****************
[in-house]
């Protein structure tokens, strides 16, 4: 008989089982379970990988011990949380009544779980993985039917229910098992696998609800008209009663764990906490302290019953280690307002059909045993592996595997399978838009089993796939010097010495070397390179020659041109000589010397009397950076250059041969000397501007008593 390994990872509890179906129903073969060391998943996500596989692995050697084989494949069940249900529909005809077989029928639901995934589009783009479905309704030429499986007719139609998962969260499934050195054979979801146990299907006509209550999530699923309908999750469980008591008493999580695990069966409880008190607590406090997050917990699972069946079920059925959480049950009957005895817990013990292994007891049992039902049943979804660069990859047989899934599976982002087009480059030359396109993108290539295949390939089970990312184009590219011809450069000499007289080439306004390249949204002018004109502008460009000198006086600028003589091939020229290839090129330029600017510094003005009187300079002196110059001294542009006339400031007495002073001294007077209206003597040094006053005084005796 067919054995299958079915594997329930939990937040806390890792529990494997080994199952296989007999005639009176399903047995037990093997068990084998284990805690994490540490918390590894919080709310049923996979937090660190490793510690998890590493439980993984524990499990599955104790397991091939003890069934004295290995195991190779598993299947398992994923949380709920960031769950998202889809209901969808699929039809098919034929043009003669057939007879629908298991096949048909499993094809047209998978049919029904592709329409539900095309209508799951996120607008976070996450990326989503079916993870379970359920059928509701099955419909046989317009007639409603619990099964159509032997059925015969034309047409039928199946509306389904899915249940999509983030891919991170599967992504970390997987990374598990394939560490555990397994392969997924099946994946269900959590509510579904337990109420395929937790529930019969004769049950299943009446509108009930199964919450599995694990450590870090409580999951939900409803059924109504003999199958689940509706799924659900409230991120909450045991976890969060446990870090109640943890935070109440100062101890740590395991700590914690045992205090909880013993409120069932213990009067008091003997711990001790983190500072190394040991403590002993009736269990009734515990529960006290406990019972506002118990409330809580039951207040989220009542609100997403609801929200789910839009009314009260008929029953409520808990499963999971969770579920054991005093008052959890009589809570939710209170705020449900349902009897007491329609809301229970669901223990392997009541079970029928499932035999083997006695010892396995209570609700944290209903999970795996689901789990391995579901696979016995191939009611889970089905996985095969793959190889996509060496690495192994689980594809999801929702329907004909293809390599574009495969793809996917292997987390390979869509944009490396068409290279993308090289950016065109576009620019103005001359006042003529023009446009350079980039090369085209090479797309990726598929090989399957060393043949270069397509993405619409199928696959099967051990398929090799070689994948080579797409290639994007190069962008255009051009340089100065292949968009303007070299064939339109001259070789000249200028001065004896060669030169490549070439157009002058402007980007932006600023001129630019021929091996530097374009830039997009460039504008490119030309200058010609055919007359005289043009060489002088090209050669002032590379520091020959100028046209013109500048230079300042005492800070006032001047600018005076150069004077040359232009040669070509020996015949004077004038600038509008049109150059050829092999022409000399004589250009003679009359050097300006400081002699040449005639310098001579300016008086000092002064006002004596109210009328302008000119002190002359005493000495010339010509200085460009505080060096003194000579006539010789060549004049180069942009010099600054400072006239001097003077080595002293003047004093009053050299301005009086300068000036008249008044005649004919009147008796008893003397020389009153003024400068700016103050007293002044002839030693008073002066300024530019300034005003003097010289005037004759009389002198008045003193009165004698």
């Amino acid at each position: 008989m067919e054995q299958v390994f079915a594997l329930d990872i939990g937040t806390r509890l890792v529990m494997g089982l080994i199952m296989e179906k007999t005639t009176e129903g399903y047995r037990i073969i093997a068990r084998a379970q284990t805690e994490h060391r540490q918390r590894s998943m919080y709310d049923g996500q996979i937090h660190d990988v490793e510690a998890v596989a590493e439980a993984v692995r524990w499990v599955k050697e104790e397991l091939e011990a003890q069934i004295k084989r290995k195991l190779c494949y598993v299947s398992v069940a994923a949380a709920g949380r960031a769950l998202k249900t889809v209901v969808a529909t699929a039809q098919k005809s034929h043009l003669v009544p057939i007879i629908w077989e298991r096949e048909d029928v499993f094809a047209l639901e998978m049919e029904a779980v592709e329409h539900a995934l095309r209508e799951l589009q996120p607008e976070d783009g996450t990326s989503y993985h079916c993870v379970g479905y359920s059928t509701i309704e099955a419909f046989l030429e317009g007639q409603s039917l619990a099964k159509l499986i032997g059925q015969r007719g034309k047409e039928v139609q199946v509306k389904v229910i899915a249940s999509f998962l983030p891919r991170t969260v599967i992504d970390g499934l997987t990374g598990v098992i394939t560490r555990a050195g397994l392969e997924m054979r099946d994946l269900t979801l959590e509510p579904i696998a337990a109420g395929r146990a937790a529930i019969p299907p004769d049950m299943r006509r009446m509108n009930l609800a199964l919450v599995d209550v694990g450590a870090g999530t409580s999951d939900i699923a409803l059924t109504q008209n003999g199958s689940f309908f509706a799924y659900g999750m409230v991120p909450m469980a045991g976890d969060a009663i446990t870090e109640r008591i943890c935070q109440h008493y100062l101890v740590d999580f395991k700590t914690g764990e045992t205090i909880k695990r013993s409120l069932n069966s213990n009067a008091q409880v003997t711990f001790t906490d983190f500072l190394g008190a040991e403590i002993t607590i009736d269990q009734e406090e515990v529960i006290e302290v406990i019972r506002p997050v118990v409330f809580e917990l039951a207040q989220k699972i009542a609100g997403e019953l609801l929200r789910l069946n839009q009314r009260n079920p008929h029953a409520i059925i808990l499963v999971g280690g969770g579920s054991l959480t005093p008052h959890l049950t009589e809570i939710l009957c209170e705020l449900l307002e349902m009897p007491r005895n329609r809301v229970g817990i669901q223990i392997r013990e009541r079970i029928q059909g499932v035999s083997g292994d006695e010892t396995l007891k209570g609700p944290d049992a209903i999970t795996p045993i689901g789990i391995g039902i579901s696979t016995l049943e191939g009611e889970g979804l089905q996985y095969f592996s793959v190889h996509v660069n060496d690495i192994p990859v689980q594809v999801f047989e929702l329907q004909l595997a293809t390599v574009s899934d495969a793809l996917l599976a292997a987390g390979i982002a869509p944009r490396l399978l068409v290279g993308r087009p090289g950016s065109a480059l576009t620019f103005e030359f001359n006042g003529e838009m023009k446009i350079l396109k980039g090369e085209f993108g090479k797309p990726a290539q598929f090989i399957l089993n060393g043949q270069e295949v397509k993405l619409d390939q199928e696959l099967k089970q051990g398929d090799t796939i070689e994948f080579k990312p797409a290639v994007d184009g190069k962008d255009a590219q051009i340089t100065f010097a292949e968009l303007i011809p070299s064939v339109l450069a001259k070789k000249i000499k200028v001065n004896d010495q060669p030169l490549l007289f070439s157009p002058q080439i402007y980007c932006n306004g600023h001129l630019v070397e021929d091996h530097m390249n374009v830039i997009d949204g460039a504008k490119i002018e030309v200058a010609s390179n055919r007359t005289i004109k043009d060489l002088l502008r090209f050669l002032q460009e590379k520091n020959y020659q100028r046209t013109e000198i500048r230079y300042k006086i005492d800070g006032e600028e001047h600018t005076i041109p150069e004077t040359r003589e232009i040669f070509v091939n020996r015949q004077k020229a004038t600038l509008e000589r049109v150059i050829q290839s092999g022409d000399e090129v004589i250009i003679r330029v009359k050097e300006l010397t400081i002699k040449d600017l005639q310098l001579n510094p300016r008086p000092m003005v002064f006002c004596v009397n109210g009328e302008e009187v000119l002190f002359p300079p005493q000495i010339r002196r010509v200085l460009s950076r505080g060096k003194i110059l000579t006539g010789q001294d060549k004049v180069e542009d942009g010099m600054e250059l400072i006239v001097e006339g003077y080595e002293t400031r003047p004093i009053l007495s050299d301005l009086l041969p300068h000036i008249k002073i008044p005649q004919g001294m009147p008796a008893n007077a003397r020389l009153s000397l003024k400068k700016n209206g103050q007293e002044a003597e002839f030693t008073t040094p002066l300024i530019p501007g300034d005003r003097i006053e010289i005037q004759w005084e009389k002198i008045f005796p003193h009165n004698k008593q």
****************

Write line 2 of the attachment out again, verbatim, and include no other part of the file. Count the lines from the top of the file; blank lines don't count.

């Protein structure tokens, strides 16, 4: 008989089982379970990988011990949380009544779980993985039917229910098992696998609800008209009663764990906490302290019953280690307002059909045993592996595997399978838009089993796939010097010495070397390179020659041109000589010397009397950076250059041969000397501007008593 390994990872509890179906129903073969060391998943996500596989692995050697084989494949069940249900529909005809077989029928639901995934589009783009479905309704030429499986007719139609998962969260499934050195054979979801146990299907006509209550999530699923309908999750469980008591008493999580695990069966409880008190607590406090997050917990699972069946079920059925959480049950009957005895817990013990292994007891049992039902049943979804660069990859047989899934599976982002087009480059030359396109993108290539295949390939089970990312184009590219011809450069000499007289080439306004390249949204002018004109502008460009000198006086600028003589091939020229290839090129330029600017510094003005009187300079002196110059001294542009006339400031007495002073001294007077209206003597040094006053005084005796 067919054995299958079915594997329930939990937040806390890792529990494997080994199952296989007999005639009176399903047995037990093997068990084998284990805690994490540490918390590894919080709310049923996979937090660190490793510690998890590493439980993984524990499990599955104790397991091939003890069934004295290995195991190779598993299947398992994923949380709920960031769950998202889809209901969808699929039809098919034929043009003669057939007879629908298991096949048909499993094809047209998978049919029904592709329409539900095309209508799951996120607008976070996450990326989503079916993870379970359920059928509701099955419909046989317009007639409603619990099964159509032997059925015969034309047409039928199946509306389904899915249940999509983030891919991170599967992504970390997987990374598990394939560490555990397994392969997924099946994946269900959590509510579904337990109420395929937790529930019969004769049950299943009446509108009930199964919450599995694990450590870090409580999951939900409803059924109504003999199958689940509706799924659900409230991120909450045991976890969060446990870090109640943890935070109440100062101890740590395991700590914690045992205090909880013993409120069932213990009067008091003997711990001790983190500072190394040991403590002993009736269990009734515990529960006290406990019972506002118990409330809580039951207040989220009542609100997403609801929200789910839009009314009260008929029953409520808990499963999971969770579920054991005093008052959890009589809570939710209170705020449900349902009897007491329609809301229970669901223990392997009541079970029928499932035999083997006695010892396995209570609700944290209903999970795996689901789990391995579901696979016995191939009611889970089905996985095969793959190889996509060496690495192994689980594809999801929702329907004909293809390599574009495969793809996917292997987390390979869509944009490396068409290279993308090289950016065109576009620019103005001359006042003529023009446009350079980039090369085209090479797309990726598929090989399957060393043949270069397509993405619409199928696959099967051990398929090799070689994948080579797409290639994007190069962008255009051009340089100065292949968009303007070299064939339109001259070789000249200028001065004896060669030169490549070439157009002058402007980007932006600023001129630019021929091996530097374009830039997009460039504008490119030309200058010609055919007359005289043009060489002088090209050669002032590379520091020959100028046209013109500048230079300042005492800070006032001047600018005076150069004077040359232009040669070509020996015949004077004038600038509008049109150059050829092999022409000399004589250009003679009359050097300006400081002699040449005639310098001579300016008086000092002064006002004596109210009328302008000119002190002359005493000495010339010509200085460009505080060096003194000579006539010789060549004049180069942009010099600054400072006239001097003077080595002293003047004093009053050299301005009086300068000036008249008044005649004919009147008796008893003397020389009153003024400068700016103050007293002044002839030693008073002066300024530019300034005003003097010289005037004759009389002198008045003193009165004698």